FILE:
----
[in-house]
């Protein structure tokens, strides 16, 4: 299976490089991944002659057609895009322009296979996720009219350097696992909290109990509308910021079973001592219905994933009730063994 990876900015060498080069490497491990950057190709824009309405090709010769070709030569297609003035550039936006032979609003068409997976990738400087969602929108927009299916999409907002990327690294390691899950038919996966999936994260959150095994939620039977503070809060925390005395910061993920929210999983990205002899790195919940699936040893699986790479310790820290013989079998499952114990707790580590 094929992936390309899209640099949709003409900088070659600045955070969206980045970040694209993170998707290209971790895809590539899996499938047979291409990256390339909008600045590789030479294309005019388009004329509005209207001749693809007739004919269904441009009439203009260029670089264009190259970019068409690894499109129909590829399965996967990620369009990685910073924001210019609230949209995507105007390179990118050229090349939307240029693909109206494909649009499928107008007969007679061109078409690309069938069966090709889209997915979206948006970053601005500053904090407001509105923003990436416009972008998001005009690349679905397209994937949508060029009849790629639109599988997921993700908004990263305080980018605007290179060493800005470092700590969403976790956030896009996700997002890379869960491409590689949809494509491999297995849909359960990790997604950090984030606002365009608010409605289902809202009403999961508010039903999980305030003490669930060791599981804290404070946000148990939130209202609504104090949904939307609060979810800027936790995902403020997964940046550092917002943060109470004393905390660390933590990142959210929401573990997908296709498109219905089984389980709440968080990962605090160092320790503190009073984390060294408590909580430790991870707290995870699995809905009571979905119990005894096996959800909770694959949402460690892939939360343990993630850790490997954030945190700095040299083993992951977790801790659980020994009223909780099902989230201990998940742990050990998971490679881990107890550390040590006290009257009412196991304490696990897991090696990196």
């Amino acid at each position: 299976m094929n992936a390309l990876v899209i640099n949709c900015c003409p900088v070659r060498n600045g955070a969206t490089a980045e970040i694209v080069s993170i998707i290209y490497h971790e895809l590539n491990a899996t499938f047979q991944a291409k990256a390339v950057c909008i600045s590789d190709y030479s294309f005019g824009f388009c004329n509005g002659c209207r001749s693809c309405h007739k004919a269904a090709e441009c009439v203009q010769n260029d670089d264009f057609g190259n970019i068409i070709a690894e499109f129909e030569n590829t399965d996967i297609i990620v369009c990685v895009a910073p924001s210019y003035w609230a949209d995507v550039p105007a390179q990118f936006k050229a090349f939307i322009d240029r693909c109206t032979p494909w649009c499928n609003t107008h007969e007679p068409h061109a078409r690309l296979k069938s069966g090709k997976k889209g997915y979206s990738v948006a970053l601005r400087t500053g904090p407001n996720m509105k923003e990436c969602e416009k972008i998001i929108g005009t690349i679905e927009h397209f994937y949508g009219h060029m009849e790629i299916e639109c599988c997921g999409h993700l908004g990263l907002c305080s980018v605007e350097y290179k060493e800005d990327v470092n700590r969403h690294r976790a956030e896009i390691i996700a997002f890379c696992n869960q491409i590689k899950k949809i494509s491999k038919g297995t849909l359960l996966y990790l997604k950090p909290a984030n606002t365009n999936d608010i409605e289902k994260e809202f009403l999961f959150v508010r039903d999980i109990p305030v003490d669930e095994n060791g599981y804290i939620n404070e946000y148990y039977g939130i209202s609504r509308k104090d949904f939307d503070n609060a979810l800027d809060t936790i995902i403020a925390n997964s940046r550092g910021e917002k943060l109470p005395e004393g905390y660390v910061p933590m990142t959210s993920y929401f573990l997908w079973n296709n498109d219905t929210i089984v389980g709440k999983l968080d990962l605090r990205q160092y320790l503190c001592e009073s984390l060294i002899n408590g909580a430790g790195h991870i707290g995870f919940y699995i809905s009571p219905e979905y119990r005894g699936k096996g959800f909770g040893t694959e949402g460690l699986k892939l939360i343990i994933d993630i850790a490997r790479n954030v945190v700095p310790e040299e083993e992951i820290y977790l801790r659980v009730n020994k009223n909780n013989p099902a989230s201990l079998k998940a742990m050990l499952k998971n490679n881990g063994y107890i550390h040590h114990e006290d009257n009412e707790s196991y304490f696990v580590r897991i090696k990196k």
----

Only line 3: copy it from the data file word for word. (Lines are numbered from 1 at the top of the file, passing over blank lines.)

């Amino acid at each position: 299976m094929n992936a390309l990876v899209i640099n949709c900015c003409p900088v070659r060498n600045g955070a969206t490089a980045e970040i694209v080069s993170i998707i290209y490497h971790e895809l590539n491990a899996t499938f047979q991944a291409k990256a390339v950057c909008i600045s590789d190709y030479s294309f005019g824009f388009c004329n509005g002659c209207r001749s693809c309405h007739k004919a269904a090709e441009c009439v203009q010769n260029d670089d264009f057609g190259n970019i068409i070709a690894e499109f129909e030569n590829t399965d996967i297609i990620v369009c990685v895009a910073p924001s210019y003035w609230a949209d995507v550039p105007a390179q990118f936006k050229a090349f939307i322009d240029r693909c109206t032979p494909w649009c499928n609003t107008h007969e007679p068409h061109a078409r690309l296979k069938s069966g090709k997976k889209g997915y979206s990738v948006a970053l601005r400087t500053g904090p407001n996720m509105k923003e990436c969602e416009k972008i998001i929108g005009t690349i679905e927009h397209f994937y949508g009219h060029m009849e790629i299916e639109c599988c997921g999409h993700l908004g990263l907002c305080s980018v605007e350097y290179k060493e800005d990327v470092n700590r969403h690294r976790a956030e896009i390691i996700a997002f890379c696992n869960q491409i590689k899950k949809i494509s491999k038919g297995t849909l359960l996966y990790l997604k950090p909290a984030n606002t365009n999936d608010i409605e289902k994260e809202f009403l999961f959150v508010r039903d999980i109990p305030v003490d669930e095994n060791g599981y804290i939620n404070e946000y148990y039977g939130i209202s609504r509308k104090d949904f939307d503070n609060a979810l800027d809060t936790i995902i403020a925390n997964s940046r550092g910021e917002k943060l109470p005395e004393g905390y660390v910061p933590m990142t959210s993920y929401f573990l997908w079973n296709n498109d219905t929210i089984v389980g709440k999983l968080d990962l605090r990205q160092y320790l503190c001592e009073s984390l060294i002899n408590g909580a430790g790195h991870i707290g995870f919940y699995i809905s009571p219905e979905y119990r005894g699936k096996g959800f909770g040893t694959e949402g460690l699986k892939l939360i343990i994933d993630i850790a490997r790479n954030v945190v700095p310790e040299e083993e992951i820290y977790l801790r659980v009730n020994k009223n909780n013989p099902a989230s201990l079998k998940a742990m050990l499952k998971n490679n881990g063994y107890i550390h040590h114990e006290d009257n009412e707790s196991y304490f696990v580590r897991i090696k990196k």